A: I have plastered using clay-based plasters on top of many surfaces. There are 2 things to consider:
Q: We have built a straw bale house in Tennessee. The plaster we used was a mix of clay, straw, sand, and some lime. (No wheat paste because we could not locate a cheap source.) Occasionally we get horizontal rains, and I was advised to apply a final coat of lime, (about 1/4 ") straw, and fine sand to protect the earthen render. Is this indeed a good idea? And what would the right proportions be?
A: Yes applying a coat of lime over your base plaster is a good idea to prevent erosion. The ratio of 1 part lime putty to 3 parts sand (mixed sized sharp plaster sand) is the most common. Lime is somewhat technical to do, therefore, I would make sure you have someone apply it that has some experience. If it is not mixed and applied properly it can delaminate, even years later. Lime is also caustic due to it's alkalinity. Keep vinegar on had to neutralize the ph when working with it.
Q: I learned a plastering technique at Yestermorrow in Vt that uses a 50/50 mix of joint compound and finish plaster. I now learn that joint compound is loaded with VOC and I want to shift to using a clay based plaster instead since we still have 3/4 of our interior walls to do. The beauty of that method is that all we had to do is to tape sheetrock seams with mesh tape and plaster directly over that. Also that you could fill some sizeable gaps with this mixture and have it hold. Can I still use mesh tape over seams or do we have to tape the seams in the conventional way with joint compound? And how large a gap can I fill with clay plaster. I know that I have to paint the sheetrock with a sanded primer in order for the clay plaster to key in. Can I simply add sand to non toxic primer and make my own?
Yes you can use the clay plasters in the same way you used the other plaster. I tape the sheetrock joint and adhere the tape with some natural glue or flour paste that I make (aka wallpaper paste). I do not even use a sanded primer but it is good insurance. Yes, you can add sand to whatever you like in regard to a primer.
Q: My wife and I are going to be setting up a Yurt Hotel in Mainland Europe and wish to do this completely ecologically (solar power, dry toilets, grey water harvesting and buildings using natural resources). My question is about Clay and Straw buildings. We wish to build 5 separate bathrooms for each of the Yurts using a timber frame, clay and straw and lime plastering. First of all, is it possible to use these materials to create wet-room bathrooms, and is there a community of people who travel the world with knowledge of this type of building, who would be willing to come to Europe and work for the experience and my wife's excellent food? Also, what book would you recommend as a great starter in this area?
A: Your project sounds wonderful. Yes it is possible to use these materials in a wet bathroom setting (although not in a shower). You will need to design specifically for these materials. I am assuming you are suggesting using a light straw clay method. If this is correct, I suggest you contact the specialists in the US on this type of construction. Robert LaPorte has traveled to Europe to study this type of construction. They may travel to Europe to work, or they may be able to refer a European contact to you. www.econest.com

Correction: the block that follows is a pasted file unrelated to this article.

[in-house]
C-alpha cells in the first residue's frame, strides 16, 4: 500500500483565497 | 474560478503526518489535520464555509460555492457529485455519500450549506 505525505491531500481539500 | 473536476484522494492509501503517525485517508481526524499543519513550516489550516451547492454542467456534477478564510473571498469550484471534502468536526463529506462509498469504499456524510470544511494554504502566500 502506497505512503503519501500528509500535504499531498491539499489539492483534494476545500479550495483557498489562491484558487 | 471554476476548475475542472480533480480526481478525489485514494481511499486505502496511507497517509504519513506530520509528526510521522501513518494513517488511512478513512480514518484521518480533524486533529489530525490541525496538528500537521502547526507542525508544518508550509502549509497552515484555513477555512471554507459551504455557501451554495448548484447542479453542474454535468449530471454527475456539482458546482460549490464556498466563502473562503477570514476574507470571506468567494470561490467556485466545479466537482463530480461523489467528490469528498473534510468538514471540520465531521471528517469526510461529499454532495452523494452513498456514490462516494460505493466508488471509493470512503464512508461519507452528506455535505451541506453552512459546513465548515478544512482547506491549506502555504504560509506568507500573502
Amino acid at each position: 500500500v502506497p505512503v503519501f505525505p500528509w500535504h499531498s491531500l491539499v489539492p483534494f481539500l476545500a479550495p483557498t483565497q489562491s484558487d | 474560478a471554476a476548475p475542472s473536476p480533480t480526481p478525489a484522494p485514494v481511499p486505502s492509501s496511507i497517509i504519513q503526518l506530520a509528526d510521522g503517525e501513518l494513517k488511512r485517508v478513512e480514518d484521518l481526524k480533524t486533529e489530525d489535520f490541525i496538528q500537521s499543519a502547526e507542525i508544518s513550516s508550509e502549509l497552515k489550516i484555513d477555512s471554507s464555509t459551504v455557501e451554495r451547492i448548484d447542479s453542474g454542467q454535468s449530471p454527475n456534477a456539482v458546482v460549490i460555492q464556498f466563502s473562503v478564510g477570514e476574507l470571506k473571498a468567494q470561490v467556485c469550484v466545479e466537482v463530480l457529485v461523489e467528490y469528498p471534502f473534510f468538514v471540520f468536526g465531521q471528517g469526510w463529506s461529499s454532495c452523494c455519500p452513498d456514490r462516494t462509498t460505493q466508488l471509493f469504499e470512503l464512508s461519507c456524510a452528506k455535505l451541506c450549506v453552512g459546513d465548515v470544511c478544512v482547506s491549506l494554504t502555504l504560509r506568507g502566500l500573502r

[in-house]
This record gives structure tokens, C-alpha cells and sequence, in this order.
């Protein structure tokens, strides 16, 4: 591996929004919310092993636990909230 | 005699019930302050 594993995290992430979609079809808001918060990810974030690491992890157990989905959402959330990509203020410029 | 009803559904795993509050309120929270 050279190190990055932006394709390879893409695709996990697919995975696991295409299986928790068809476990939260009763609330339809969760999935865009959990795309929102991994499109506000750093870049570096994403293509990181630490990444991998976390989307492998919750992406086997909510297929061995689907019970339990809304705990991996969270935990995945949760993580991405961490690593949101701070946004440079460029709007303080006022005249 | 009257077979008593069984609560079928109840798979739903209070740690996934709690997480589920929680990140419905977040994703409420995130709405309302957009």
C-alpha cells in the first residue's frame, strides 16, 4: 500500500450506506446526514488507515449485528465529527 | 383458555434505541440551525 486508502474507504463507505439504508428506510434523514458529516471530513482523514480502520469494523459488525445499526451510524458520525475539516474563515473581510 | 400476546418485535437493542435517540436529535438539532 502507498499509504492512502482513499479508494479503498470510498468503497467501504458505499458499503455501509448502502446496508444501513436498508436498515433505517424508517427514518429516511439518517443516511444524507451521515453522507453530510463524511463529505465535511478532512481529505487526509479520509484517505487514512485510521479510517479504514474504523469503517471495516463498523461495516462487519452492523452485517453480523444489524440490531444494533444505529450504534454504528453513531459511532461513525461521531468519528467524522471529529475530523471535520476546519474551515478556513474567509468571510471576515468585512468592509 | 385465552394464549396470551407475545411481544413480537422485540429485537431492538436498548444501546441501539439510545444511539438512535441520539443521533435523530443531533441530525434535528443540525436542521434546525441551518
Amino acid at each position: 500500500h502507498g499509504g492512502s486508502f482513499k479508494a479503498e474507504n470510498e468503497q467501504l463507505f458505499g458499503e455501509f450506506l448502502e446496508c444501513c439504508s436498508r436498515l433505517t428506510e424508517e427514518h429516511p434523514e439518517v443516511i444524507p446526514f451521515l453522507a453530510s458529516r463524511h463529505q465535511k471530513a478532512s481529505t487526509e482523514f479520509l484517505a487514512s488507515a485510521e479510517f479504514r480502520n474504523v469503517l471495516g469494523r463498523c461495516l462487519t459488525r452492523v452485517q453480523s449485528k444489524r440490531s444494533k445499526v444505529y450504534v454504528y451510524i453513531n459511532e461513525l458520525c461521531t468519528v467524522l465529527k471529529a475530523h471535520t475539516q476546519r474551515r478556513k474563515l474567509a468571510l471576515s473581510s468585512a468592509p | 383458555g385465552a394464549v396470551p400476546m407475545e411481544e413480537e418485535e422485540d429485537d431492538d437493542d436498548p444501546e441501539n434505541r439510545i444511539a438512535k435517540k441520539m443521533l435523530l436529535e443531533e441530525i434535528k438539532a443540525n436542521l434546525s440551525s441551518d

Q: I'm curious about the paint that is a mixture of latex paint and limewash. What kind of surface did you use that on? Could it be painted over an adobe wall with casein/clay paint? What would that do to the breathability of the wall? Also, I'm having no luck finding a durable mix for my strawbale walls on the outside of my house. Have been using different combinations of clay, sand, lime chopped straw. Any suggestions would be greatly appreciated.
A: (Kelly) I have used a limewash with added latex paint on several occasions and applied it mostly to cement masonry surfaces, but also to papercrete and over lime plaster. While the latex does stabilize the limewash somewhat so that it doesn't rub off easily, I am pretty sure that the wall still retains some breathability.
A: (Janine) Regarding your exterior plaster. You may be having trouble getting a durable mix because you are using clay and lime together. Have you tried many variations in the recipe? The balance of clay and lime together is quite particular. The final mix has to end up with a particular PH. The soil you begin with may be alkaline or acid, therefore, testing is completely necessary to develop the correct mix. If you have done a lot of different recipes and it is still not working, you may have more luck creating a durable plaster using an earth plaster without the lime addition (if you building doesn't need the lime for protection). I will include a few notes below from Athena and Bill Steen. They use lime/clay plasters a lot. If you need more help you could contact them atwww.caneloproject.com
NOTES from the STEEN'S:
Q: We have a colommbage timber framed house in France which has wattle and daub inserts. We have been repairing the surface and now wish to find a suitable final coat cover. Can you suggest anything?